From January 6, 1962, the editors of America Magazine comment on Pope John XXIII’s formal convocation of the council:
Almost three years after he announced his intention of calling an ecumenical or universal council, Pope John XXIII on Christmas Day formally convoked the Second Vatican Council. Such a solemn assembly of all the bishops gathered around the Supreme Pontiff has not been witnessed since 1870. In his bull of convocation the Pope said that the council will meet in 1962. Speculation presently centers on Dec. 8 as the opening date.
The bull of convocation was noncommittal as to the agenda. Its intent was rather to set the tone of the synod, by placing the event in the context of the moral and spiritual crisis of the contemporary world. Most previous councils have convened at a time of heresy or schism. This one is summoned at an hour of opportunity rather than retreat.
It is not the Church that is threatened, but society. The Holy Father said: “The Church today is watching a society in crisis. While mankind is at the threshold of a new era, grave and immense tasks await the Church, just as in the most tragic epochs of its history.”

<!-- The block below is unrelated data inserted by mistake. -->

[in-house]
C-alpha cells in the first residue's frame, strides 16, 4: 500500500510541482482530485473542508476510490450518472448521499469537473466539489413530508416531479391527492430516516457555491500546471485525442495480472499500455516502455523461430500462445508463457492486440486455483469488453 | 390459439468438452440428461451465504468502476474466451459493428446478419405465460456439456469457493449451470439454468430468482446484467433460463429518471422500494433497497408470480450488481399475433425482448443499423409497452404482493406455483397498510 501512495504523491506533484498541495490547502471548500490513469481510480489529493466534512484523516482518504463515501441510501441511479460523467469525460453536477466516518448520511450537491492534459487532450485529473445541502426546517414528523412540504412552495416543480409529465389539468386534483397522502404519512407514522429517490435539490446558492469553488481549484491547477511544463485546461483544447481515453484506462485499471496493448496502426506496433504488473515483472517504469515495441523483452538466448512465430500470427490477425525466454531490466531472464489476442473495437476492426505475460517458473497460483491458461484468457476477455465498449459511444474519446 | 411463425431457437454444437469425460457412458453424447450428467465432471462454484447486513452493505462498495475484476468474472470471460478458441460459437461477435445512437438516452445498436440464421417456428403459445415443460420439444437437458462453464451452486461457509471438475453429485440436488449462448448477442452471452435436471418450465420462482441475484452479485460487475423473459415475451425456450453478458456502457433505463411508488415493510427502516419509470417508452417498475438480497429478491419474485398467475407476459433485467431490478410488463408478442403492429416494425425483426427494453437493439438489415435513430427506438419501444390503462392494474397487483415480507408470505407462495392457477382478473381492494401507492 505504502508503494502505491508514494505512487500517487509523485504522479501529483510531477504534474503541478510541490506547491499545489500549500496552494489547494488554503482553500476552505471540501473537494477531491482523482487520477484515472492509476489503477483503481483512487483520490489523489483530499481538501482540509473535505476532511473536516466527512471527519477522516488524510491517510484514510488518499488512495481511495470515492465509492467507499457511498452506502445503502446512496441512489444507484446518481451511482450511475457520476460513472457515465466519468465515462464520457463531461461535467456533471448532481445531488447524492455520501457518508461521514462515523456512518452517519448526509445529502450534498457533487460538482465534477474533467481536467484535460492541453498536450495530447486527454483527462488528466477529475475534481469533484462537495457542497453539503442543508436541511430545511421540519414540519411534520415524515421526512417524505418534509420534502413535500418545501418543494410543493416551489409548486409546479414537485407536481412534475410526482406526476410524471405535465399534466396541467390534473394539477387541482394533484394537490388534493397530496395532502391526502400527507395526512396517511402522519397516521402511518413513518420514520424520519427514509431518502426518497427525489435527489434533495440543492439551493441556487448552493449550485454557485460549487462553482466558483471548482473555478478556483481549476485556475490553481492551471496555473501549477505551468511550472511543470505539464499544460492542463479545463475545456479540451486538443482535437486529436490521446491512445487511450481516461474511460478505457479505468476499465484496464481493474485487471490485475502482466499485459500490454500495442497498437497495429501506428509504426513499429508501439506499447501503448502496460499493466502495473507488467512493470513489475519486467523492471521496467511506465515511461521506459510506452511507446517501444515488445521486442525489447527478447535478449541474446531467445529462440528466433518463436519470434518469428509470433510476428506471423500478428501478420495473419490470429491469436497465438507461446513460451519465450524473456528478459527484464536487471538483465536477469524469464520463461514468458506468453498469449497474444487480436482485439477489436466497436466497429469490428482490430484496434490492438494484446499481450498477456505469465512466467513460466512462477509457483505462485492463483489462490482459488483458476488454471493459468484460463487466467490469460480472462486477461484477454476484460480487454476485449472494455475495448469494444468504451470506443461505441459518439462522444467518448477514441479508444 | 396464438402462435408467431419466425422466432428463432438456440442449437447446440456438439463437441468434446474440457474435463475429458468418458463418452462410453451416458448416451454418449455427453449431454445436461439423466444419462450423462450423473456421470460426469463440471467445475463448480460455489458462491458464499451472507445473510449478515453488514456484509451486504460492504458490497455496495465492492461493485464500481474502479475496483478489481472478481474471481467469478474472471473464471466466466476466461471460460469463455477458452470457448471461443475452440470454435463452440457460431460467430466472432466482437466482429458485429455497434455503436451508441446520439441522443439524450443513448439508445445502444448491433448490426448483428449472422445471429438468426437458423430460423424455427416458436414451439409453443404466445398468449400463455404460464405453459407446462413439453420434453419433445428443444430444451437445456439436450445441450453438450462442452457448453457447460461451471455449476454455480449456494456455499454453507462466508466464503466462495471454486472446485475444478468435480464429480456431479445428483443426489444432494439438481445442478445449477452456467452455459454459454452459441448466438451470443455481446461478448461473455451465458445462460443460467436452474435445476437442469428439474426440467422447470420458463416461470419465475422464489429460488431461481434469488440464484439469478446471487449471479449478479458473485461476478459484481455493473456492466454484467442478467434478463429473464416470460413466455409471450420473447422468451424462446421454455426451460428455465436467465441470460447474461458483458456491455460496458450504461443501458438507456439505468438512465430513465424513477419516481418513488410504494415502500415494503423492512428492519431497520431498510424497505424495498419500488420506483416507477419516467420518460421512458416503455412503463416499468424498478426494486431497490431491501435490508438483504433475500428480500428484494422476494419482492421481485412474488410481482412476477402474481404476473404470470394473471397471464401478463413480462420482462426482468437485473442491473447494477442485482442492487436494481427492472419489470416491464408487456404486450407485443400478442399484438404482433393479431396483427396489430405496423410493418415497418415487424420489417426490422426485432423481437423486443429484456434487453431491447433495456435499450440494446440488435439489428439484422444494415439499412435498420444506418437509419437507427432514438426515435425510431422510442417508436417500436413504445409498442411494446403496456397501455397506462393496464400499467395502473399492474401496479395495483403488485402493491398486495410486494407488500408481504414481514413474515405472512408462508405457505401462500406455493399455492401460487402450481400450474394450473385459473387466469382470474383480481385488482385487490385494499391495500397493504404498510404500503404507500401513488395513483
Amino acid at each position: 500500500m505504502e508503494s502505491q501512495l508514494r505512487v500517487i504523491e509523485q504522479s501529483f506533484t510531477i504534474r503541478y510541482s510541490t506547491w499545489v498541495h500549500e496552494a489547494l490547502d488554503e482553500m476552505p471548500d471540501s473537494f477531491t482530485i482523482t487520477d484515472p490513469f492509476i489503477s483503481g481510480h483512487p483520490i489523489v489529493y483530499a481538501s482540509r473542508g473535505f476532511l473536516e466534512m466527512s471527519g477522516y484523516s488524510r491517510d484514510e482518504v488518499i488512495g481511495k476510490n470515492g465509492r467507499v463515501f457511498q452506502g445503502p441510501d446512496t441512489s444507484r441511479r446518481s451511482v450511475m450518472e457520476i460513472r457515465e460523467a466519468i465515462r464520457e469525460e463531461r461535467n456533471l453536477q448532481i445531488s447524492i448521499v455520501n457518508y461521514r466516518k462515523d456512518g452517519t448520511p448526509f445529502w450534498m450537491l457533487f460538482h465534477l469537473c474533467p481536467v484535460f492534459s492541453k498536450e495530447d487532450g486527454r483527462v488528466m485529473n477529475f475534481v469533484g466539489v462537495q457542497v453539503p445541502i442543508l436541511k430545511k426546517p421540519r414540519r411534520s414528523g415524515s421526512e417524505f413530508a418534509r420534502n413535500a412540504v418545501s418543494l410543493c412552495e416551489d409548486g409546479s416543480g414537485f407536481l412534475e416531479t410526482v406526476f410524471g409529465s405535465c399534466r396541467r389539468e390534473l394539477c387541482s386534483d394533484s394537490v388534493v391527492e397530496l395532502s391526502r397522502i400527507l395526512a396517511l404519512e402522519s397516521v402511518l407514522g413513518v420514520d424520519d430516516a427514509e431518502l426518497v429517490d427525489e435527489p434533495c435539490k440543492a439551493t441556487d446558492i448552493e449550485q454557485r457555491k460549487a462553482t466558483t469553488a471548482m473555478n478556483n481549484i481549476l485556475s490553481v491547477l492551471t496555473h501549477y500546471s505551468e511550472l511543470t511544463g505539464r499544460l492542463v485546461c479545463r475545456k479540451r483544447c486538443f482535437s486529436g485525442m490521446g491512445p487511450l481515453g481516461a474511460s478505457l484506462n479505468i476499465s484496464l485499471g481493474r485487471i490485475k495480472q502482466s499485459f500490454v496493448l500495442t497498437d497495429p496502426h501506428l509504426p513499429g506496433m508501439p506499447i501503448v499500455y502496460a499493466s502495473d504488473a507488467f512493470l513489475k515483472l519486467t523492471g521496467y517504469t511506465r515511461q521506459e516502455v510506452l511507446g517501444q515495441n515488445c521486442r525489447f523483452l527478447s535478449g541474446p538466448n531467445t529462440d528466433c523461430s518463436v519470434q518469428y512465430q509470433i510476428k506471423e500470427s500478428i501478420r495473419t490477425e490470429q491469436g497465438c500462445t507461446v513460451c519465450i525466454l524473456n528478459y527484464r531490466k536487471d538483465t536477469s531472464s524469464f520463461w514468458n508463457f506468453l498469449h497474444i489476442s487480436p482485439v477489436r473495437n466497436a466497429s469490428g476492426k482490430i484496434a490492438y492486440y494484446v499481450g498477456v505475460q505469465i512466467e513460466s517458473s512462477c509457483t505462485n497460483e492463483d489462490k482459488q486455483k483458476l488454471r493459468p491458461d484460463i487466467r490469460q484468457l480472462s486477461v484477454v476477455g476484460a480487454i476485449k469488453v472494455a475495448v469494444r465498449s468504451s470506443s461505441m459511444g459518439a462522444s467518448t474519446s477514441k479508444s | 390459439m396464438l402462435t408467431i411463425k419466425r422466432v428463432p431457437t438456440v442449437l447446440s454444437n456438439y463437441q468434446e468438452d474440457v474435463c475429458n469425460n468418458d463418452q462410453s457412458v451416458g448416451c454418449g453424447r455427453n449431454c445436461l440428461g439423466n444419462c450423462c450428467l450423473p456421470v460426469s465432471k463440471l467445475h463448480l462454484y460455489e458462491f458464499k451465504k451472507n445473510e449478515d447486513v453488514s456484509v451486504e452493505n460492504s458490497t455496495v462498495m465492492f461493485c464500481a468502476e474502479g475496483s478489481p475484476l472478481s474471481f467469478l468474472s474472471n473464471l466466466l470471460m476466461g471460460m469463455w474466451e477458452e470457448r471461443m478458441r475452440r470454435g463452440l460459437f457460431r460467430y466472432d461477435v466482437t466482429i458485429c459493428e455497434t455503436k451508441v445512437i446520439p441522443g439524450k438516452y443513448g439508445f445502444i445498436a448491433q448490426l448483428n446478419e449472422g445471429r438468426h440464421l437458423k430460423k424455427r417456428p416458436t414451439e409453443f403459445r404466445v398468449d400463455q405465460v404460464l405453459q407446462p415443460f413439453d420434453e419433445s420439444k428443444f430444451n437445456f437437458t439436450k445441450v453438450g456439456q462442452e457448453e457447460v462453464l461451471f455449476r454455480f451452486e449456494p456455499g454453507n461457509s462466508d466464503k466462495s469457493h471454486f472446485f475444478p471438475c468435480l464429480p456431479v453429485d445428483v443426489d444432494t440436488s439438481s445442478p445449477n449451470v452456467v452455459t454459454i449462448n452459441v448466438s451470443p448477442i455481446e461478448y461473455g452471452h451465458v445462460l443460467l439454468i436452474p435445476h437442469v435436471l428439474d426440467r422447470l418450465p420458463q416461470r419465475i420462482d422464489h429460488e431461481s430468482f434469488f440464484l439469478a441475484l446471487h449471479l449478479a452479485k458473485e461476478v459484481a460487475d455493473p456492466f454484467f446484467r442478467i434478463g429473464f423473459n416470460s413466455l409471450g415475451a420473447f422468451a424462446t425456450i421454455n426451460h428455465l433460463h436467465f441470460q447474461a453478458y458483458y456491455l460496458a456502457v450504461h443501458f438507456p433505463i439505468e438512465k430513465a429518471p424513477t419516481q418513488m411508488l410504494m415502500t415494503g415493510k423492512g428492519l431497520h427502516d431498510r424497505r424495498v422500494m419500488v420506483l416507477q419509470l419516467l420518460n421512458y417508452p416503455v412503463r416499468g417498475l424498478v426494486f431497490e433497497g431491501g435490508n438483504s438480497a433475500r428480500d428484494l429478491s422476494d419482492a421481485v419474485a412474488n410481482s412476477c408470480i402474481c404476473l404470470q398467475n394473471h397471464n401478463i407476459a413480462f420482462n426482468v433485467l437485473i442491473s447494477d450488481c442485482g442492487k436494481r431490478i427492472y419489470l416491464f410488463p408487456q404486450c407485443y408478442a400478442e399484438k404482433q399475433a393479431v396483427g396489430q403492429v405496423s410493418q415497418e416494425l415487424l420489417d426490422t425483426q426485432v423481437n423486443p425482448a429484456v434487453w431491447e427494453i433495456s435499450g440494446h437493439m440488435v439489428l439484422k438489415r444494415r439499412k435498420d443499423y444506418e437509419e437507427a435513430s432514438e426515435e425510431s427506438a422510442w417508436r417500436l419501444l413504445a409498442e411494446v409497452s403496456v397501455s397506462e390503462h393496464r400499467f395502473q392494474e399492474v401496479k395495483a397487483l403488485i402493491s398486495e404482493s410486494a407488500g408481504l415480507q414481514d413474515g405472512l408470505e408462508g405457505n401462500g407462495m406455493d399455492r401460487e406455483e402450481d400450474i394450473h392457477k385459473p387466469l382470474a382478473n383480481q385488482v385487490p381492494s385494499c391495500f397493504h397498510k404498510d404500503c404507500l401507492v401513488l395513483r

Technological progress that has outrun moral growth, the threat of destruction by man’s own creatures, a militant atheism operating on a world scale, these are some of the crises society faces. Historically, the Church has led mankind out of similar impasses, with credit to herself and benefit to civilization. The challenge of the Church-in-council seems therefore clear. In the Pope’s own words, it is this: by adapting and renewing itself, “to put the modern world in contact with the vivifying and lasting energies of the gospel.” This positive, optimistic outlook will be the mood of Vaticanum II.
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